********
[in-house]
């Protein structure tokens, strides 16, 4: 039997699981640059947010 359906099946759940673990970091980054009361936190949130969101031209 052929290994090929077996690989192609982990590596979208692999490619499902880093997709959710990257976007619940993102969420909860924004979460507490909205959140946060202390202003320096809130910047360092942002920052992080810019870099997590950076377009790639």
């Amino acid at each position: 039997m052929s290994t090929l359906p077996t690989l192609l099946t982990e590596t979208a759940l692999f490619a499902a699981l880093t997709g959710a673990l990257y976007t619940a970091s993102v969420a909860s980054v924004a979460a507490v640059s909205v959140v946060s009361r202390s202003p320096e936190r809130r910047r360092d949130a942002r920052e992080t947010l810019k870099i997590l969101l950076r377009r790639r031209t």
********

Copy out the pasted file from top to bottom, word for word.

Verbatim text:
[in-house]
């Protein structure tokens, strides 16, 4: 039997699981640059947010 359906099946759940673990970091980054009361936190949130969101031209 052929290994090929077996690989192609982990590596979208692999490619499902880093997709959710990257976007619940993102969420909860924004979460507490909205959140946060202390202003320096809130910047360092942002920052992080810019870099997590950076377009790639």
């Amino acid at each position: 039997m052929s290994t090929l359906p077996t690989l192609l099946t982990e590596t979208a759940l692999f490619a499902a699981l880093t997709g959710a673990l990257y976007t619940a970091s993102v969420a909860s980054v924004a979460a507490v640059s909205v959140v946060s009361r202390s202003p320096e936190r809130r910047r360092d949130a942002r920052e992080t947010l810019k870099i997590l969101l950076r377009r790639r031209t």